Paul Strand. Tir A Mhurain

Translation Scottish Gaelic to English: Land of the Bendy Grass

Strand was an American modernist photographer that spent 3 months in South Uist, off the west coast of Scotland where the body of this photo book was created. It is pitched as having a Marxist approach, presenting aesthetically pleasing landscapes and portraits, with a deep underlying meaning.

Strand arrived in South Uist as a secret survey of the island as a possible testing range for America’s new nuclear missile was taking place, therefore Tir A Mhurain is suggested to be a protest against the development of the area becoming in the range. The images present a relationship between the landscape and the labour of the Hebrideans, which concentrates on the local traditions and people who truly present the area. It became an ethnographic project, with a political meaning. Unfortunately, by the time the book was finished, the rocket range had been confirmed and the worlds first nuclear missile was soaring towards St Kilda, a fellow island, so the photos now remain as a reminder of the lives and landscapes that lived under the shadow of the bomb.

Interestingly, Strand had a strict way of printing his negatives. He would only allow them to be printed in Leipzig, East Germany with a reasoning of they had a special print process that was only available there, which meant the US banned the book instead it had an obvious stamp of ‘Printed in Germany, USSR occupied, which to Strand wouldn’t consent.

He focused on the dark in his images, he didn’t use gloss, nor would matt paper convey the dark depth he wanted. So he used semi-matte paper, and personally layered varnishes or waxes until it conveyed the blackness. He only made them the size of the original negative, which of 9 have been purchased by the Scottish National Portrait Gallery. He knew producing them in vast books wouldn’t do the pictures the justice he wanted, which is why he personally made the original prints.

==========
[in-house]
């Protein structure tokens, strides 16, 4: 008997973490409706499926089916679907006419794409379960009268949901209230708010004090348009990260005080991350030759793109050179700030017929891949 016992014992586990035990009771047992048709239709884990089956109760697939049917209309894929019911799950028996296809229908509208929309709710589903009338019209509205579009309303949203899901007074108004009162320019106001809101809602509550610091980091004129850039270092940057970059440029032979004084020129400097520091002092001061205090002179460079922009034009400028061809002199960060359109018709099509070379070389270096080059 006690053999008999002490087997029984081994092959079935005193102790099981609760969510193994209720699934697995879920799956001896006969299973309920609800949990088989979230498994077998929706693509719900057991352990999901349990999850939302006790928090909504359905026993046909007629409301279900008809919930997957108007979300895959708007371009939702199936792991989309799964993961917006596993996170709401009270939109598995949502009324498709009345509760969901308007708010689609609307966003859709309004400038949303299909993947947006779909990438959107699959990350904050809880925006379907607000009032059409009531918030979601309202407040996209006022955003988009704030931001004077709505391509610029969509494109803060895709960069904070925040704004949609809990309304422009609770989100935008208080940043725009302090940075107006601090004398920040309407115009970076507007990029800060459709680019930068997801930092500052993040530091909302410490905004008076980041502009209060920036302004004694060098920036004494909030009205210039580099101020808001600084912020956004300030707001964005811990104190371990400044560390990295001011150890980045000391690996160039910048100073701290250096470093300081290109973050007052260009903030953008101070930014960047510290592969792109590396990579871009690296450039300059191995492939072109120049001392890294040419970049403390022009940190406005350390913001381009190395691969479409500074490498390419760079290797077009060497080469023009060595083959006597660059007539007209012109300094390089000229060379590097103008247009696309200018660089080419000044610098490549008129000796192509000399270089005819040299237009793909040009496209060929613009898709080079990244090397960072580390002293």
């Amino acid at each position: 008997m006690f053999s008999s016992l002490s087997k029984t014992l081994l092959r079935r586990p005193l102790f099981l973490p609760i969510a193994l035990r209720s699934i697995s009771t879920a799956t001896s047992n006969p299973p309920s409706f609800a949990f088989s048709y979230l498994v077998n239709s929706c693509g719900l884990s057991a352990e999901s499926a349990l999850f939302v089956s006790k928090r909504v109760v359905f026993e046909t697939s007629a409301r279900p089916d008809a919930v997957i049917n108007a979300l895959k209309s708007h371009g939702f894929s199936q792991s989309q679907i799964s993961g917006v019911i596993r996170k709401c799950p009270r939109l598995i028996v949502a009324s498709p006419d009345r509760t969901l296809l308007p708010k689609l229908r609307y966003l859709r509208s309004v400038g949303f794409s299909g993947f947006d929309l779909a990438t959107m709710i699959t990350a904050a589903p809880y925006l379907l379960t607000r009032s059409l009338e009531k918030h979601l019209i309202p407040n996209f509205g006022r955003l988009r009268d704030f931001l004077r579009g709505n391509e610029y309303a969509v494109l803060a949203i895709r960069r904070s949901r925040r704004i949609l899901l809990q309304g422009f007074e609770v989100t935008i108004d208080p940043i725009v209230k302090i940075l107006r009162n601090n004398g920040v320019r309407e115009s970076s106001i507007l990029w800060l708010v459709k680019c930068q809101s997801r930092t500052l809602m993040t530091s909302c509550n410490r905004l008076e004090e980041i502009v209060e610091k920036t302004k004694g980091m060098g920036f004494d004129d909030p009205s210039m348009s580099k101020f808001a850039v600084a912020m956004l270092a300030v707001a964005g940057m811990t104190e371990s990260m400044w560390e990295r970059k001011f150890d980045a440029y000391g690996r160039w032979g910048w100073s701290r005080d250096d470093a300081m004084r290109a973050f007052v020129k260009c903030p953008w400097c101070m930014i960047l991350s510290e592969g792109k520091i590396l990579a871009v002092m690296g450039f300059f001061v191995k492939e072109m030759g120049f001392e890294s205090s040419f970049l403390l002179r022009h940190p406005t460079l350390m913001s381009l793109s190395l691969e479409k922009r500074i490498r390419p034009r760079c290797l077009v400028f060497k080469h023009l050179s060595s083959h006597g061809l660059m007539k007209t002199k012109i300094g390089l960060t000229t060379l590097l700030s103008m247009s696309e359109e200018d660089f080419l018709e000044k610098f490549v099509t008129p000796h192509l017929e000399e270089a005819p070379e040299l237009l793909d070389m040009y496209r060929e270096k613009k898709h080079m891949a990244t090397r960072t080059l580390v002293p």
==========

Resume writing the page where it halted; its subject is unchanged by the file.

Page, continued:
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What strikes me about the images is the lack of highlights. The images are purposely exposed and printed to create a low mood, focusing on the black details and shadows. I think it is really beautiful how the mid greys to black glide across the image. It really conveys an emotion of being under the shadow of the bomb, although the images are there to celebrate the landscape, it is obvious that there is a deeper meaning, though aesthetically pleasing.

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The portraits go hand in hand with the landscapes, with many addressing the camera, they present the locals which have a deep connection with the land. The people look natural, and again the detail in their faces, and their emotions, is really eye-catching.

Together they force you to think about the lives, which I think is mainly down to how they have been printed with such deep tones. I definitely feel a sense of community through these images, not from the people, but the connection with the landscape. With the deeper context, you can understand why the project has been made. It is a reminder of the people’s opinions that don’t get noted, with America, strands home, being a bigger force on them and their homes.

http://www.artbook.com/089381993x.html
https://www.theguardian.com/uk/scotland-blog/2012/sep/20/scotland-photography-paul-strand
http://www.photoeye.com/bookstore/citation.cfm?catalog=AP453&i=089381993X&i2=
https://www.theguardian.com/uk-news/scotland-blog/2015/jul/22/paul-strands-intimate-and-rich-hebridean-images-bought-for-scottish-gallery
http://theartofphotography.tv/photographers/strand/

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